Dr. Sheryl L. Young
She has particular insights to women’s interests in cosmetic surgery to improve personal appearance, enhance self-confidence and present a healthful image. Young is attuned to listening to her patients’ story – understanding the patient’s self-image as well as the physical or medical challenges.
“I like to take the time to get to know my patients and find out what’s important to them,” she says.
Young works with people of all ages, children and adults, and helps with all types of plastic surgery solutions from cosmetic enhancements to post-mastectomy reconstruction.
“There’s so much more to treating cancer than treating the disease. In order to truly deal with cancer,” she says, “it’s a matter of healing the mind and the body.”
She brings respect to every encounter with every patient. “I want to deliver the best possible service and outcome,” she says. “I want my patients to feel better about themselves, to look better and to have more confidence. I look at their problems and work to come up with a solution for the individual.”
Young recognized her vocation early, while in high school in Baton Rouge, Louisiana. She received an undergraduate degree in biochemistry at Louisiana State University and graduated from Tulane University School of Medicine.
Young completed her residency in general surgery at the University of Kansas Medical Center; she completed her residency in plastic and reconstructive surgery at the University of Texas Health Science Center in Houston. She also completed a rotation at the M.D. Anderson Cancer Center.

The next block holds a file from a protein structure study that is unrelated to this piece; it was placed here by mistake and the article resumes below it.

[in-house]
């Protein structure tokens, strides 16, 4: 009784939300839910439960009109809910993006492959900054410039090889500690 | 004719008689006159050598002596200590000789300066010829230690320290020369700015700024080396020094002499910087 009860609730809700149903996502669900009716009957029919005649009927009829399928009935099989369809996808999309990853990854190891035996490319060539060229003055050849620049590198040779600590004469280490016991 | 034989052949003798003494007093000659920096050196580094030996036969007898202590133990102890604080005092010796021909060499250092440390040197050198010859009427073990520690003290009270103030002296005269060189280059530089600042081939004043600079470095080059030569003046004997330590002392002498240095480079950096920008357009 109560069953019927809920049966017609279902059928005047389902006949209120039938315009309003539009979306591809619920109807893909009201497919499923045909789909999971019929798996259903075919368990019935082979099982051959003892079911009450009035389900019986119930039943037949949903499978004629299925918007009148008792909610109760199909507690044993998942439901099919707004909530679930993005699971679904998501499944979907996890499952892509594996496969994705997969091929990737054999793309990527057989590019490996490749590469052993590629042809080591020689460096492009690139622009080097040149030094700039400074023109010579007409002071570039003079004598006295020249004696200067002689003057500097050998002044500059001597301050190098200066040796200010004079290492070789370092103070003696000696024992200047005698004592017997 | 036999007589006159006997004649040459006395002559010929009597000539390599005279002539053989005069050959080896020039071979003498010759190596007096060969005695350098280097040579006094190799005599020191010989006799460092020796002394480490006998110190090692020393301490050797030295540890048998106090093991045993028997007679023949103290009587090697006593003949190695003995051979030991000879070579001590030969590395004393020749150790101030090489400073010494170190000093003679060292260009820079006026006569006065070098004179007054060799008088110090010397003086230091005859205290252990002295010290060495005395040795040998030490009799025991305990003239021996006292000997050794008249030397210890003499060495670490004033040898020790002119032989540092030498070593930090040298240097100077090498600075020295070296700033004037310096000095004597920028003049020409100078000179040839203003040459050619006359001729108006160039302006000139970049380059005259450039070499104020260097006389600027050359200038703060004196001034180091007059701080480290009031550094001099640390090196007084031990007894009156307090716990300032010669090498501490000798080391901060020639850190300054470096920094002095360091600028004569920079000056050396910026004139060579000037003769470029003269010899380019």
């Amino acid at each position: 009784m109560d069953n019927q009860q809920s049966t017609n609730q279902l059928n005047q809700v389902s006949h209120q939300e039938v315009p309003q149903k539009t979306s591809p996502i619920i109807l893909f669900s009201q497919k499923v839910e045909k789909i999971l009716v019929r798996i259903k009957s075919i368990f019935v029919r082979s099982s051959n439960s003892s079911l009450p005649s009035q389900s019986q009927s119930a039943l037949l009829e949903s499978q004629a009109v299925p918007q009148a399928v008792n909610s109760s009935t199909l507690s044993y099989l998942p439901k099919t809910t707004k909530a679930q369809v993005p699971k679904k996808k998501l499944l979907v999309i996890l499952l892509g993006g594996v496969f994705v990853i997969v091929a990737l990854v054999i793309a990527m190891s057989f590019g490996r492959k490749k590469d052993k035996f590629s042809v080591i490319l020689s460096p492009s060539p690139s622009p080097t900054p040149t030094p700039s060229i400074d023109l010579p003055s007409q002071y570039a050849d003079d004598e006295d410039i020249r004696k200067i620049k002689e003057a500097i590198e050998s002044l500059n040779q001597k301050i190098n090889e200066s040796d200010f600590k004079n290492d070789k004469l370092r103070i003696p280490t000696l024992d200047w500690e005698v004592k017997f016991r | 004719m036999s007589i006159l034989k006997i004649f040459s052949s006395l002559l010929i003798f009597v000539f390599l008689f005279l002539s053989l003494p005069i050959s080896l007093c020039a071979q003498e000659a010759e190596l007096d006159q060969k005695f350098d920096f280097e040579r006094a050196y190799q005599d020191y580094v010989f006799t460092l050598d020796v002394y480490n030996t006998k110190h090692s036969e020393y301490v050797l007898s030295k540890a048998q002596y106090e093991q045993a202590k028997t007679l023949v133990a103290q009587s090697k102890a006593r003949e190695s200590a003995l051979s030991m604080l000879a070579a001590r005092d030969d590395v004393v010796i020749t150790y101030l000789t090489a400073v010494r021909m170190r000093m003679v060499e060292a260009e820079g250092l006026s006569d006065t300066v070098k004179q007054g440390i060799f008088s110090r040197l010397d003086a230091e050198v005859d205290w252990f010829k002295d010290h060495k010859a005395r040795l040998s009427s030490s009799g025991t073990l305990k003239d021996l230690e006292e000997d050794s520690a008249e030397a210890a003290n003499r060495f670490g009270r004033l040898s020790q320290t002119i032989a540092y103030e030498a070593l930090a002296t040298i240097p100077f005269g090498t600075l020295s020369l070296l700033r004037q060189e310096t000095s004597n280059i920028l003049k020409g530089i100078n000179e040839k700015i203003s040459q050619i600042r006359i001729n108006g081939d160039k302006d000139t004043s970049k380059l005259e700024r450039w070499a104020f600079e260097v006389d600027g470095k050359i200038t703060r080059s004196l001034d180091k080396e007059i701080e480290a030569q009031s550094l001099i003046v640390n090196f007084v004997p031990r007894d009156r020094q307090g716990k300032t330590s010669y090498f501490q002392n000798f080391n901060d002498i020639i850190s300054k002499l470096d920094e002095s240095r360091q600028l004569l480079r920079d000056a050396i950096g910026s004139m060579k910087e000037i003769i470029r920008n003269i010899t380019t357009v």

Young is board certified in plastic surgery by the American Board of Plastic Surgery. She is member of the American Society of Plastic Surgeons and is a Fellow of the American College of Surgeons.
Young is a member of the board of directors of Menorah Medical Center in Overland Park. She has been recognized in local media for her medical service.
She has two children and lives in Leawood, where she enjoys gardening, cooking and exercising. Young encourages fitness, and sets an example for her family and her patients.
“Life is a journey, it’s not stagnant, and the things you do on your journey will make a difference where you end up,” she says. “I hope to make a positive difference on the outcome.”